If you look at the couples around you, you find that most men are taller than their women. This isn’t just a coincidence, nor it is it as simple as taller is better, although the research does show some preference for taller men. What’s interesting is how women use height in gauging their attraction for men. It turns out that height, like many other factors, depends on the individual – their own physical characteristics and what they’re looking for in a mate.
Why taller men?
Let’s first start with the tendency for women to prefer taller men since this idea is a common expectation. With men being taller on average compared to women, you might expect that most women would end up with taller men just by chance. However, researchers found that of the 720 couples in their study, only one was comprised of a taller woman and a shorter man (Gillis & Avis, 1980). This was a far smaller percentage than expected by chance, showing that there is some selective preference for taller men.
It is also noted that height is a “masculine” characteristic. Taller men may be seen as more dominant and assertive (Melamed, 1992). In evolutionary terms, a larger man may have been able to provide more protection to their offspring, have greater genetic qualities to pass on to their future children, and thus may be awarded with greater social status. In line with this idea that height is an indicator of good evolutionary success, researchers found that taller men were more likely to have at least one biological child compared to shorter men (Pawlowski, Dunbar, & Lipowicz, 2000).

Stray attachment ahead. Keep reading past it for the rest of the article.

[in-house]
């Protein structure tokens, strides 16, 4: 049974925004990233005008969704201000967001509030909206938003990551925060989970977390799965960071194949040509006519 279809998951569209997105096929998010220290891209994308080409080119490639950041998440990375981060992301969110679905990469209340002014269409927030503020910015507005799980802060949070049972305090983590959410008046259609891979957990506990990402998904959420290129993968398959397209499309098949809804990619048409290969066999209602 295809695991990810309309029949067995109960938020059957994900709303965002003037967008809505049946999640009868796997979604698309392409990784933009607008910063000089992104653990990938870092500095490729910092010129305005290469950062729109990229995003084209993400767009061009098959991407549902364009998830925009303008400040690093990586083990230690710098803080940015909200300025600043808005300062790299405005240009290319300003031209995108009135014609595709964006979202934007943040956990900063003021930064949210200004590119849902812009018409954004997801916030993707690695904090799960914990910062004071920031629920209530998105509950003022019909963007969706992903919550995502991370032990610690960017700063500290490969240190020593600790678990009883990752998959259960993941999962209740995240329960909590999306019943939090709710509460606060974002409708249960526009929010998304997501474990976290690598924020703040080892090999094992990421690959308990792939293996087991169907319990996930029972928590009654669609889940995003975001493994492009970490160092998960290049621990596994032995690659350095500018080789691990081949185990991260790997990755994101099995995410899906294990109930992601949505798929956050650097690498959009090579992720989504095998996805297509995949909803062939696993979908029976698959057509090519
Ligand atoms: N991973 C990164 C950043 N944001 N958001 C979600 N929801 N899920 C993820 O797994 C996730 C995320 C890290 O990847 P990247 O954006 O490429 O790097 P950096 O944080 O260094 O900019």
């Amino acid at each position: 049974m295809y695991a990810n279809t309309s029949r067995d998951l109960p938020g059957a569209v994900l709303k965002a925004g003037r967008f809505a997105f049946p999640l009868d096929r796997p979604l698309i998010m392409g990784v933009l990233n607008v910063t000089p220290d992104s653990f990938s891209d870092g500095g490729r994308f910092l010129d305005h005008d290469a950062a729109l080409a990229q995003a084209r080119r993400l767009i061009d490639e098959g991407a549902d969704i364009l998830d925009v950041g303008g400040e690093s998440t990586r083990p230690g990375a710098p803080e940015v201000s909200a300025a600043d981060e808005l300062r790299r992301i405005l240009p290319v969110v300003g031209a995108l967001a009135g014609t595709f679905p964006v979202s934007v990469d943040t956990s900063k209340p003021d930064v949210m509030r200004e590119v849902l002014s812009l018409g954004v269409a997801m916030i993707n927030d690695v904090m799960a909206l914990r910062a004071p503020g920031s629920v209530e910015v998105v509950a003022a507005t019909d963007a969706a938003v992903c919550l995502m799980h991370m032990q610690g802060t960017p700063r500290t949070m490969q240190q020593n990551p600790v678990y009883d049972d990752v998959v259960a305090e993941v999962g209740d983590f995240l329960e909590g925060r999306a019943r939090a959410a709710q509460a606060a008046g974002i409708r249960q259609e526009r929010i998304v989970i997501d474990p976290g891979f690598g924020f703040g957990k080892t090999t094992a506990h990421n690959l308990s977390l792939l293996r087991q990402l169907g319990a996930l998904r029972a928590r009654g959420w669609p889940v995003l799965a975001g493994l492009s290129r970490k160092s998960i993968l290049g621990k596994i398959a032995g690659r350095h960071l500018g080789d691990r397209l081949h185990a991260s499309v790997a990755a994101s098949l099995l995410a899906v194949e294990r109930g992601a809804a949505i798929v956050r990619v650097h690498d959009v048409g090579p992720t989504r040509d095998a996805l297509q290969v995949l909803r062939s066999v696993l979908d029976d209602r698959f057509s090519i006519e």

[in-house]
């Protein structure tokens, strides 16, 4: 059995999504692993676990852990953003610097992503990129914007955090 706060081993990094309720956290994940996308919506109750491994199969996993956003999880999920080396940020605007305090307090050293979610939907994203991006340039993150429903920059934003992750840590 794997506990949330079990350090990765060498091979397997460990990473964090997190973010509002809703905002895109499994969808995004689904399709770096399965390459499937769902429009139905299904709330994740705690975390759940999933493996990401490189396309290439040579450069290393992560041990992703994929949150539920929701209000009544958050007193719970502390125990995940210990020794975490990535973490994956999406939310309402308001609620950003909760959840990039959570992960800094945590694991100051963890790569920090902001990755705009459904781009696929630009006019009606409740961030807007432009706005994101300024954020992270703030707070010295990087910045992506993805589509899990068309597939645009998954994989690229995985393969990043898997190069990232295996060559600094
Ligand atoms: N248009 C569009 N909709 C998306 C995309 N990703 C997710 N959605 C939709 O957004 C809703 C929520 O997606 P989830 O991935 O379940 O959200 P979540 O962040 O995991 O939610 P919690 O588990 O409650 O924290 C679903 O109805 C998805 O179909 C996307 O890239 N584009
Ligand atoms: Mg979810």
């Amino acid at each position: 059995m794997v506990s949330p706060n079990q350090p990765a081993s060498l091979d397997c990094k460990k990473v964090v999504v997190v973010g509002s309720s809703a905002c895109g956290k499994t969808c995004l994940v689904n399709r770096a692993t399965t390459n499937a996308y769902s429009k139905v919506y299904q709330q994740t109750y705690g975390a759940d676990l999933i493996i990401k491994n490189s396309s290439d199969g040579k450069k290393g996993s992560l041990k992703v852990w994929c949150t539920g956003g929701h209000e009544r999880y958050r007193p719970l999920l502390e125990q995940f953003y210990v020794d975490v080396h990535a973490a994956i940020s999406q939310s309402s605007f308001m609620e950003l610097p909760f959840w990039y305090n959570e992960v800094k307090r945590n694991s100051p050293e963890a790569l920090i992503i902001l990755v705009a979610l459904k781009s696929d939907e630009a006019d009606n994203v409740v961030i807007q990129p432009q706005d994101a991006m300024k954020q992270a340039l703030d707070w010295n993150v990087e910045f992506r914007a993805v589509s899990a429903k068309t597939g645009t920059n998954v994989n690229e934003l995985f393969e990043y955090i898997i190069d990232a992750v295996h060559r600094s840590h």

Culture also plays a big part in what we like and what is valued in society. Women may learn to value men who are rewarded in society. For example, taller men may be seen as more powerful and attractive, so women who are with taller men benefit by attaining a higher social status. In addition, if height signals physical dominance, it is likely that taller men make women feel smaller, protected, and perhaps more “feminine” as well. In line with this idea, research has found that women with more “traditional” gender role expectations were less willing to date shorter men (Salska, et al., 2008).
Other factors that influence height preference
So, if women have a general preference for taller men and if height is rewarding, then why aren’t we all dating basketball players? Research shows that when it comes to selecting a potential romantic partner, taller is not always better. Other factors come into play as we make choices about who we want to be with.
One factor that becomes important is women’s own height (Fink, et al., 2007). Instead of choosing the tallest of the bunch, many women use a step criteria, requiring that the men they are with are at least taller than they are (Hensley, 1994). Women do not have a exact height preference, but rather seem to be open to a variety of heights, so long as the man is taller than her.
Researchers suggest this happens to optimize our potential dating pool (Salska, et al., 2008). If we all only dated men who were 6’4” or taller, there would be so many people who were dateless, and competition for these tall men would be tough. Especially at the extremes, taller women and shorter men prefer those who are closer to their height (Hensley, 1994). Thus, knowing that there are limited resources in this area makes people more open to accepting a wider range of acceptable possibilities. On the other hand, this also suggests that women at the shorter end of the spectrum and men at the taller end can afford to be more selective in who they wish to date, since they have a wider available dating pool from which to choose.